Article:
Working out has many positive effects on your body. Besides keeping it in good shape, your body’s chemistry will see benefits. After a while you may even decide to help your body out by eating better.
In the midst of progress there are little things that like to creep up and curtail your best efforts. I’m not talking about junk-food-laden gatherings or a gym buddy low on motivation. I’m talking about tight muscles. Generally speaking, they may slowly tighten over time as you train. You may notice that your strength hits a plateau or even decreases. One of the telltale signs of tight muscles is early fatigue. If they start to “burn” early, then put the weights down; they might need some different conditioning.
Stretching is just as necessary as resistance training. A little stretching can go a long way in keeping a muscle primed for movement. First, it contributes to range of motion. Tight leg muscles could lead to a limited squat depth or not being able to get into a good dead lift position. Second, you can have a great deal of your strength locked up in tight muscles, decreasing your performance.
If a guy has trouble breaking a maximum lift plateau, one of the first things I do is stretch the muscles involved. It seems like a simple fix, but why move onto something more complex if the easy stuff hasn’t been ruled out?
The severity of the tightness can also play into how fast the muscle fatigues. The tighter the muscle, the faster the fatigue. By the time you suspect a tight muscle as your body waves the red flag of fatigue, it may be very tight. Extra time may be required to “loosen up.” Be careful and take your time with stretches.
Should I stretch before working out or after? That is a common question I’m asked. It is safe to stretch before and/or after a workout. I recommend combining it as part of a warm-up or cool-down. Personally, I stretch before my workouts. I find it primes me for moving. If I have an area that is more tight than normal, I may spend time on it during my cool-down as well.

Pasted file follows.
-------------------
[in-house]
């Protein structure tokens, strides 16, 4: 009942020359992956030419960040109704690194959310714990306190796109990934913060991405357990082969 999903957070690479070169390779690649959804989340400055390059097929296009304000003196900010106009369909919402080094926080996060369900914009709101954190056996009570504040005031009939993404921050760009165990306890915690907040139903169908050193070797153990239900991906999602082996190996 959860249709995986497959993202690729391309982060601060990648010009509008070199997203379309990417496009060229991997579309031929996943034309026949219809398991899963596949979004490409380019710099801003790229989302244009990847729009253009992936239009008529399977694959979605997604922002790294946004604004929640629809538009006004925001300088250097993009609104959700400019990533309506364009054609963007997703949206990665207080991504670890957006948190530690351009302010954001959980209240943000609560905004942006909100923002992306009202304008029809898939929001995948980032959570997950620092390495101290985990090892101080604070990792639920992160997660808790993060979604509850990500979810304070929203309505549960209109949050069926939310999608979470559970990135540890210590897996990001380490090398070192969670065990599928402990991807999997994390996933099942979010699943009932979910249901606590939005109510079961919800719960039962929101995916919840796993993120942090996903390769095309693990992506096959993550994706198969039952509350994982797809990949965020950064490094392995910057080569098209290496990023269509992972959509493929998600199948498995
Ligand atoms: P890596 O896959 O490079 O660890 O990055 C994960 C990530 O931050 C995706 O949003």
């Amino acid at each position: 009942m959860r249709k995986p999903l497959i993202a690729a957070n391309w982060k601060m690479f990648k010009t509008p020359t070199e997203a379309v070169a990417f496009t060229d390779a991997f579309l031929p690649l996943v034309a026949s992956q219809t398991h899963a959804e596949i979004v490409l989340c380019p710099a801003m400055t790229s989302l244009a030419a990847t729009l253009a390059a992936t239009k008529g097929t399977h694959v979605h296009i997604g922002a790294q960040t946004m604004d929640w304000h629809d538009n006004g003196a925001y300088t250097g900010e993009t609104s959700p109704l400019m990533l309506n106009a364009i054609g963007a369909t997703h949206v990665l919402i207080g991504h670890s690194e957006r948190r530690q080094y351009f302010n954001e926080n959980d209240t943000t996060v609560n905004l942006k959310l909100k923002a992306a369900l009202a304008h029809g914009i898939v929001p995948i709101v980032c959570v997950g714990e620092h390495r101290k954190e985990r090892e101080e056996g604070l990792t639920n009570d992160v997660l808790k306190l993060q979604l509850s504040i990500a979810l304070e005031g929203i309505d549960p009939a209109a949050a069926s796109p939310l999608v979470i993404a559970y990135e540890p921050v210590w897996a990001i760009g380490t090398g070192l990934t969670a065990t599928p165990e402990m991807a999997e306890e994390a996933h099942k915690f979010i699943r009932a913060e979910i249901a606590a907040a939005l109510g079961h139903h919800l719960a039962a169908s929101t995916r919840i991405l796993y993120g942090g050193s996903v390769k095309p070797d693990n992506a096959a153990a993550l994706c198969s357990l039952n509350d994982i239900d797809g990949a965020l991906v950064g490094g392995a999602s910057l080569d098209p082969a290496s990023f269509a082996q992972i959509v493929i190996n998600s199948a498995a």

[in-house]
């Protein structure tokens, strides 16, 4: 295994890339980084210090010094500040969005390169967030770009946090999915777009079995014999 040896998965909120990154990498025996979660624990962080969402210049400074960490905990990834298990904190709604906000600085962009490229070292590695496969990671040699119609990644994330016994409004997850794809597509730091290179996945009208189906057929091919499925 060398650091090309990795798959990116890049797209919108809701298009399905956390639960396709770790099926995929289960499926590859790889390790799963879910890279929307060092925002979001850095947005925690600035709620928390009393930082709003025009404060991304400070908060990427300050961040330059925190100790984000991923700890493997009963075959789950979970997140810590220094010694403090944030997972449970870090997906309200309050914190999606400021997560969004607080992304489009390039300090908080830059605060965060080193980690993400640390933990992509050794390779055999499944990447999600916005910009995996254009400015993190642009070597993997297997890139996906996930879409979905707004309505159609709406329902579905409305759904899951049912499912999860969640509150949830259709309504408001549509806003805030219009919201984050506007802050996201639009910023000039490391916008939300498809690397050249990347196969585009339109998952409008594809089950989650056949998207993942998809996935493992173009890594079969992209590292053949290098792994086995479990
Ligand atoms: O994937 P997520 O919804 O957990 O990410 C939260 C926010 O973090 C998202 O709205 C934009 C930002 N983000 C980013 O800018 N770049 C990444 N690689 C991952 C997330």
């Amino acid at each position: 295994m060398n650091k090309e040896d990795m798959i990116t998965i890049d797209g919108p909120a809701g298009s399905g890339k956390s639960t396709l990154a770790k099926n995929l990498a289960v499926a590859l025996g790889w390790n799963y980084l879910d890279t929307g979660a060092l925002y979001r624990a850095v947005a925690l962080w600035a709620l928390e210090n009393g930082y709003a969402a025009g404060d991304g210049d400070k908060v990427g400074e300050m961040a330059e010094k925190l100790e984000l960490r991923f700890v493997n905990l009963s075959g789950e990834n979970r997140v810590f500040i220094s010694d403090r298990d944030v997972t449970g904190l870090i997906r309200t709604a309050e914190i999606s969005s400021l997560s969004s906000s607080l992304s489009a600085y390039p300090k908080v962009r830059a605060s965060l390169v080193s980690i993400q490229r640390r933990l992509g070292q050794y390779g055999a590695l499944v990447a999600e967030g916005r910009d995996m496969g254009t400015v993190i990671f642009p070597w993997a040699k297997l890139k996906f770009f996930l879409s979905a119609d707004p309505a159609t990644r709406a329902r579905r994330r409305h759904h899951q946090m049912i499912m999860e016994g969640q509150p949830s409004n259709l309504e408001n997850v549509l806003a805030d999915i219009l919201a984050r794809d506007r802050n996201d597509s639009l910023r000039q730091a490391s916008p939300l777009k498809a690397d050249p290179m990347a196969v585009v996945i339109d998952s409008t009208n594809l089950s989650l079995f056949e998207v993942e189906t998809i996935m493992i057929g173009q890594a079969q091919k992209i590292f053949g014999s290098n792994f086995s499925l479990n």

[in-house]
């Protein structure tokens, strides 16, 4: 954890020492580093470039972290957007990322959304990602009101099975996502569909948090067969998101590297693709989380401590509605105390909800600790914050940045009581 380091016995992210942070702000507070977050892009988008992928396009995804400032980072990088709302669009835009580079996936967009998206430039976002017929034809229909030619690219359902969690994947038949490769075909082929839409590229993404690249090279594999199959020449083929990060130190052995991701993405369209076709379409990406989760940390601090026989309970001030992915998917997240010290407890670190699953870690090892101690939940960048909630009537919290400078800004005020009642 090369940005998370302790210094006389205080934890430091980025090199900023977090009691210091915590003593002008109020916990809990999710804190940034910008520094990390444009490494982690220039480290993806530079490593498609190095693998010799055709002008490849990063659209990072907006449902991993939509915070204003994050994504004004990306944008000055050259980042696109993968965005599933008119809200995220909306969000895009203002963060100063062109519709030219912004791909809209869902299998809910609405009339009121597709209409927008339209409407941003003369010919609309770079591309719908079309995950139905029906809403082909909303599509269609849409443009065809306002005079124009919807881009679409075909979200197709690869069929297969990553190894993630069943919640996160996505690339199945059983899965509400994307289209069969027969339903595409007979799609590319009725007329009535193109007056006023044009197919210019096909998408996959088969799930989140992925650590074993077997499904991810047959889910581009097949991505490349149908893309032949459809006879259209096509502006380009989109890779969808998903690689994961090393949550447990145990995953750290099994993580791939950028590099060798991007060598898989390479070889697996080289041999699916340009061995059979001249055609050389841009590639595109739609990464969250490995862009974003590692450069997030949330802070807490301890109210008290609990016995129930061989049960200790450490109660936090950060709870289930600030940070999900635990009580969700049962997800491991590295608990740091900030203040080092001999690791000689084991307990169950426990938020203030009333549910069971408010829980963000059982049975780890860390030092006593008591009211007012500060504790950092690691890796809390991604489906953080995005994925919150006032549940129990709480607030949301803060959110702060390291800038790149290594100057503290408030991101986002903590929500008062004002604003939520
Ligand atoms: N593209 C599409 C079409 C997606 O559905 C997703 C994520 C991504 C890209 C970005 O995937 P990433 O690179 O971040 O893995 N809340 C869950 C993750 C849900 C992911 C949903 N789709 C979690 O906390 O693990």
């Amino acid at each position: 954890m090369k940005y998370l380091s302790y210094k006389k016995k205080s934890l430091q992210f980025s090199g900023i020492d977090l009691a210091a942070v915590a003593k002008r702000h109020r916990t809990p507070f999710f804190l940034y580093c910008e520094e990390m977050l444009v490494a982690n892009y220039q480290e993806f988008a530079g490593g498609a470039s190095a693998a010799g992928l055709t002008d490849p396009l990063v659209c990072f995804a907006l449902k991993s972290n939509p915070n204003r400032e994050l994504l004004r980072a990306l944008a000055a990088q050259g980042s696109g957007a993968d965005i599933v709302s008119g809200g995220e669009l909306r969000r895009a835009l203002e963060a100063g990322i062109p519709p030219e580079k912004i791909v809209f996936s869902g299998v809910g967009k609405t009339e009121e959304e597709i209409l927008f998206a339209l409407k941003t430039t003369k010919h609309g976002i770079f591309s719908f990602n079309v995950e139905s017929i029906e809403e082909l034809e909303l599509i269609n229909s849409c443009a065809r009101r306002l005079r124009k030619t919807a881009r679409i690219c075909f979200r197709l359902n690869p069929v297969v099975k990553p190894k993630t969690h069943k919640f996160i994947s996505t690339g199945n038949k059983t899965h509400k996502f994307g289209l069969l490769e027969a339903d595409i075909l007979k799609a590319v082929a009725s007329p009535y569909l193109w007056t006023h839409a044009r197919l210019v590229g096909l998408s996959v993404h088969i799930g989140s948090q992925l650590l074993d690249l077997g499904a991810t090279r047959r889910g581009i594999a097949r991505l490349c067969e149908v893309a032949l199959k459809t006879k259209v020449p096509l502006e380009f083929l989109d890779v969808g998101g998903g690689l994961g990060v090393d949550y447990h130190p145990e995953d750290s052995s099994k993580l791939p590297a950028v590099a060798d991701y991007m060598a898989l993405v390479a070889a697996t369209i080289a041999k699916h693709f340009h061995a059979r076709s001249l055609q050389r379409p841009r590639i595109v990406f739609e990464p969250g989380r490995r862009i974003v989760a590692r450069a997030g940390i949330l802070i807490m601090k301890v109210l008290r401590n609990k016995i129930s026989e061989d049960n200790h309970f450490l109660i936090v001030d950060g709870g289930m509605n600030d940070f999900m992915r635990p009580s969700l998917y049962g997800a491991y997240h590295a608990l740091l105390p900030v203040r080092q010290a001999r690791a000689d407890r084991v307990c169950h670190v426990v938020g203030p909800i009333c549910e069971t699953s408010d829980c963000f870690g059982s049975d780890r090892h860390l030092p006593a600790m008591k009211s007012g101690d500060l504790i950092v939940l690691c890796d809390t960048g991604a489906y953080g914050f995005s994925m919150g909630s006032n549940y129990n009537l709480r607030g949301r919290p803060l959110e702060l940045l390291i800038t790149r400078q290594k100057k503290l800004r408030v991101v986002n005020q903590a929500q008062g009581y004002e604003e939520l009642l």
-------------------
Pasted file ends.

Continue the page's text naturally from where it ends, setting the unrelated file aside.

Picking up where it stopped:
Today’s stretches are for the triceps (behind the arms) and the quadriceps (front of the thighs). Quads can become tight from a variety of movements. Running, hiking, squatting, lunging and using the leg press machine all make use of your quads. If your quad is tight you may feel it right in the middle of your thigh, sometimes even above the knee or closer to the front of the hip.
The quad stretch has some progression for getting a deeper stretch. See the video online at www.lvrj.com/trainer and watch trainer Laura Salcedo go through the progressions. Start with the easy one and work up from there. Overstretching may lead to pulled muscles. Take it easy before working up to the ninja stretches.
Tight triceps can be caused by pressing motions or anything that straightens the elbow. This includes chest presses, shoulder presses and triceps extensions of any kind. Tight triceps can be felt close to the elbow or high on the arm, behind the shoulder. If they feel like they “pinch” when the arm is fully extended, that is also a sign they are getting tight.
Other things can contribute to tight muscles. Past injuries are notorious for making that area prone to tightness. Use the tools you learned in rehabilitation to help stay limber. Certain illnesses and medications can cause a person to tighten up. Follow your doctor’s recommendations in those cases. He/she may have you decrease exercise or take extra caution.
Chris Huth is a Las Vegas trainer. He can be reached at firstname.lastname@example.org. Consult your physician before beginning any exercise program.